C ED 4133: Survey of Youth Ministry

SURVEY OF YOUTH MINISTRY Lyle Pointer, Professor
C ED 4133 Room 205, ph. 6367
Spring 1998


A study of the developmental needs, organization and administration, methods and techniques, pertaining to the context of a local church ministry to young people. The course will include interaction with full-time youth pastors in the field.


  1. To grasp the foundational principles for understanding and applying youth ministry.
  2. To understand the principles of leadership relating to staff ministry, lay leadership and leadership development among youth.
  3. To develop strategies and implement plans along with a youth ministry experience.


Borgman, When Kumbaya Is Not Enough, Peabody: Hendrickson Publisher, 1997.

Burns, Jim. The Youth Builder. Eugene: Harvest House Publishers, 1988.


  1. Read When Kumbaya Is Not Enough and answer all questions at the end of each chapter. A chapter report is due every Thursday.

  2. Examinations
    February 17 lecture notes and Burns "Section I"
    March 24 lecture notes and Burns "Section II"
    April 21 lecture notes and Burns "Section III"
    May 14 (Thursday, 8:00 a.m.) Final over lecture notes and Burns "Sections IV and V"

  3. Learning experiences:
    1. Interview a minister of youth from a local church (other than the one you work with and other than another student who may be serving as a youth worker). Write a report indicating at least the following:
      1. Questions asked.
      2. How the youth minister answered.
      3. Your evaluation.
        1. What was his/her emphasis?
        2. What, if anything, did this youth minister overlook or neglect when describing youth ministry?
        3. How would you describe his/her ministry?
        4. What were your responses, feelings, observations?
    2. Write a job description for a minister of youth including the following areas:
      1. Responsibilities
      2. Objectives to be achieved
      3. Authority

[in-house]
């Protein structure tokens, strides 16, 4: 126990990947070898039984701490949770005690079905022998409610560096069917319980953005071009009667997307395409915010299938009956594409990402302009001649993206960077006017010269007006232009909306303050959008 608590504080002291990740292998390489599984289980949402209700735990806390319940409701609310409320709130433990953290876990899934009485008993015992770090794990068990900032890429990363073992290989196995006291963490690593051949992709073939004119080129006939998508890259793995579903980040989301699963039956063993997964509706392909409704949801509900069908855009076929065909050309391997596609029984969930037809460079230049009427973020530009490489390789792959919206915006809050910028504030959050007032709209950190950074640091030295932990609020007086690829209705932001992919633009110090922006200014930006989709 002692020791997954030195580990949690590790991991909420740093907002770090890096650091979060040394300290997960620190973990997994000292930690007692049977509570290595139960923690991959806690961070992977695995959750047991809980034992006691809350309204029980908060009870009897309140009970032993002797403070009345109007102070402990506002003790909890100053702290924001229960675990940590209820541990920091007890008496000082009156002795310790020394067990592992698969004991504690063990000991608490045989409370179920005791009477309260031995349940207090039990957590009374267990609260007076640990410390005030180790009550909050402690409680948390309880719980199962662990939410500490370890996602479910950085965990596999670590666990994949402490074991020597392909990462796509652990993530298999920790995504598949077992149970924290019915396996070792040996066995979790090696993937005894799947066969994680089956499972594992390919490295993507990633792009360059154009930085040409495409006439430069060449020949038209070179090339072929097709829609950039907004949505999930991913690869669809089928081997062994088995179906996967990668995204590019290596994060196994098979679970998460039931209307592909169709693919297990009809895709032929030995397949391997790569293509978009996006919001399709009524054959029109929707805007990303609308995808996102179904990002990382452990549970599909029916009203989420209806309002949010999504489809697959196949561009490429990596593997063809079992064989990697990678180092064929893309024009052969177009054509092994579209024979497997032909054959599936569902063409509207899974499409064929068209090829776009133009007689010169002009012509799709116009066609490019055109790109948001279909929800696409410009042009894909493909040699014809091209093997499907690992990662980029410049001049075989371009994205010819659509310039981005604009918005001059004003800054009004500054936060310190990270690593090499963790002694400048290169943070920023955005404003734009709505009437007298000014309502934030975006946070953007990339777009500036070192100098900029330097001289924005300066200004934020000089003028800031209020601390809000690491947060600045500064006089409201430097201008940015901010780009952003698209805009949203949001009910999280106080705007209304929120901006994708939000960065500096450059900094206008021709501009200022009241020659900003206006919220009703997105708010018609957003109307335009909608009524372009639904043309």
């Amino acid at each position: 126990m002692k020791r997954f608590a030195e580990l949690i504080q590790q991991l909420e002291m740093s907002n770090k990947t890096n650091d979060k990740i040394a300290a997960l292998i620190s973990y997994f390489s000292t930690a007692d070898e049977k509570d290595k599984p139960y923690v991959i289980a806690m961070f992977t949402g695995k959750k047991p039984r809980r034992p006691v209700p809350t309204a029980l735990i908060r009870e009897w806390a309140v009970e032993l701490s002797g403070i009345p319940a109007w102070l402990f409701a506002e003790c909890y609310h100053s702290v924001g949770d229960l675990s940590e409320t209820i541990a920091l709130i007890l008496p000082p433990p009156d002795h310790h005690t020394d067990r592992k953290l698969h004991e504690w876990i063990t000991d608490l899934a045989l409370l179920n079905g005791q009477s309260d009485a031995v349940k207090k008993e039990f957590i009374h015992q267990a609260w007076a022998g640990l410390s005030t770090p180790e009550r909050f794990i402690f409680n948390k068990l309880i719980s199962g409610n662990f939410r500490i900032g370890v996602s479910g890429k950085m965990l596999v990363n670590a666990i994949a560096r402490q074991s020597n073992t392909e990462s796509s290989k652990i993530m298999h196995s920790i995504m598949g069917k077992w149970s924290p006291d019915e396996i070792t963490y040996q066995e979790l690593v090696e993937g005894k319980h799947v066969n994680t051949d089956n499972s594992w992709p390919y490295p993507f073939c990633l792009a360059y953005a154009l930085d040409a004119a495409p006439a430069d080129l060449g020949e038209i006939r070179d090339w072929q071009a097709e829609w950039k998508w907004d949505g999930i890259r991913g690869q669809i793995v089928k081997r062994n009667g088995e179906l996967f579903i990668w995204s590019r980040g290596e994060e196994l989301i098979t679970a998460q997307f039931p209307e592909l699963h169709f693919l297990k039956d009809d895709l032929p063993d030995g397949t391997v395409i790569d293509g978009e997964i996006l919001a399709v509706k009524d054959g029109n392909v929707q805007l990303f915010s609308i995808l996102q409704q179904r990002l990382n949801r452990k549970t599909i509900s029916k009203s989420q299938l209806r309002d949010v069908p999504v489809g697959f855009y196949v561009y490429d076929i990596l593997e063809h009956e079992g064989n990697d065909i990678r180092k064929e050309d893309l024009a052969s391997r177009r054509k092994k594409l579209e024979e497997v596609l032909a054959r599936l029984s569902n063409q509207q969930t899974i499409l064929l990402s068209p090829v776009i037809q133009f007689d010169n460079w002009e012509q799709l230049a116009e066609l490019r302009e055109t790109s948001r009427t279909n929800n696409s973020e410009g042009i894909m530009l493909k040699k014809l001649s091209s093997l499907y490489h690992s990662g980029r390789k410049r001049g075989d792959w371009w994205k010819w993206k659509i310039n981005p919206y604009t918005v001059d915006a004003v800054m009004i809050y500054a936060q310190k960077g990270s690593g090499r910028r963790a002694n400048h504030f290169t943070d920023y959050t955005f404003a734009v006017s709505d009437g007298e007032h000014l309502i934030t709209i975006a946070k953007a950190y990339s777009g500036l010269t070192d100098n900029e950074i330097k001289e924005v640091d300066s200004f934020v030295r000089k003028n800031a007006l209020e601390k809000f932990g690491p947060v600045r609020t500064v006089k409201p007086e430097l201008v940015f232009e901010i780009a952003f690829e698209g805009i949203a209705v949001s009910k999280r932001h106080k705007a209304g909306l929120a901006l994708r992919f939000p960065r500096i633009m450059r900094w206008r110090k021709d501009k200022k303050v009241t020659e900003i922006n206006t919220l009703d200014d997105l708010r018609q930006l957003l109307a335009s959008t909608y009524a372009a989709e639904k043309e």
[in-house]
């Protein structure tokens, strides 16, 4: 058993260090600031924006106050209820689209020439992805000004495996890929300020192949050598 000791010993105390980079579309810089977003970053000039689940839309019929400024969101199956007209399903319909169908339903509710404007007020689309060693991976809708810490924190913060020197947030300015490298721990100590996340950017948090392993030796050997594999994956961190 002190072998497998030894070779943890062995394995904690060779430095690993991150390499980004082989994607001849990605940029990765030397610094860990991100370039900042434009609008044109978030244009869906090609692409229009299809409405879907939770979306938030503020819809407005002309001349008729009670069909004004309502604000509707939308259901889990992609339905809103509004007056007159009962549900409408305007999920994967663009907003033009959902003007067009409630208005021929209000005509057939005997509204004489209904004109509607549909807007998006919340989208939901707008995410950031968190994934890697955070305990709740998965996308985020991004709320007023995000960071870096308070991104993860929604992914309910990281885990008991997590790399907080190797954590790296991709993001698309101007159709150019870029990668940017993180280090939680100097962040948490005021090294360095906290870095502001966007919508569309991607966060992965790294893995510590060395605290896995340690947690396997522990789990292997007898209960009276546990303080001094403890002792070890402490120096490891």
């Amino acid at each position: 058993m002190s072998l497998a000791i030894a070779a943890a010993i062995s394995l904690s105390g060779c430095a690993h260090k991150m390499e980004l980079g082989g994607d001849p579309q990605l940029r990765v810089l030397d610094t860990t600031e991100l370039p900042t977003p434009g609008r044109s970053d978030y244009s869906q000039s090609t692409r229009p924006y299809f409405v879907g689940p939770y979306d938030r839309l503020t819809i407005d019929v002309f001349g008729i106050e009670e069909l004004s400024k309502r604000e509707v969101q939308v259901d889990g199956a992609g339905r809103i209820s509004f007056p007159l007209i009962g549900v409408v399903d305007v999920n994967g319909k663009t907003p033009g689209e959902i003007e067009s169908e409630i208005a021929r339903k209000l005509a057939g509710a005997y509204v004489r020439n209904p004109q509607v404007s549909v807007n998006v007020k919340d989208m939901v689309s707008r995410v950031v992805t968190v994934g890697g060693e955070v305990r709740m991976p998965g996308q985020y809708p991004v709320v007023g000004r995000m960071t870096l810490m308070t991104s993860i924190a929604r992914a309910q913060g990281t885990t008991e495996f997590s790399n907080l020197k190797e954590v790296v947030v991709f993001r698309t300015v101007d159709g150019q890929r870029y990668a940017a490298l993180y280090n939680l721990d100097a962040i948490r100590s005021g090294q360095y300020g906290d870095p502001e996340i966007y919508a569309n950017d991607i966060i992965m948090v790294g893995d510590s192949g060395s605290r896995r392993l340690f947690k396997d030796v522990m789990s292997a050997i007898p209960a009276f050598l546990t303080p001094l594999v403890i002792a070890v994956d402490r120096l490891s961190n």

4. Relationships
      5. Standards of performance for one-year's time
    3. Personal evaluation and philosophy. Write a report containing two concerns:
      1. What your personal philosophy of youth ministry is.
      2. Evaluate what your strengths and need areas are as related to youth ministry.
    4. Develop a year long program for youth ministry in the church.

      Option 1 - If you are already involved in youth ministry, please use your situation.

      Option 2 - If you are not involved in youth ministry work on the basis of the following situation: You have eight high school students and six junior high students in your youth group. You teach a Sunday School class and you are in charge of Wednesday night activities. You have a budget of $1200 a year. The congregation runs 110 in average worship attendance.

      In your report give the following information:

      1. List at least five objectives you want to achieve during the year.
      2. Prioritize those objectives.
      3. Describe the program you propose.
      4. Put that program on a calendar, i.e. list dates of various meetings and activities.
      5. Show where you are going to put your financial resources
      6. List the personnel you need in order to produce the program you have in mind.
    5. Practical experience
      1. Give a minimum of eight hours to youth ministry (if you are involved in youth ministry you need not do any additional work.)
      2. Report on your practical experience by answering at least the following questions:
        1. What I did?
        2. Where I was?
        3. Number of hours spent.
        4. The response of the church -- its leadership and youth.
        5. Your response.
        6. Your evaluation.
          What was successful and why?
          What would you do differently?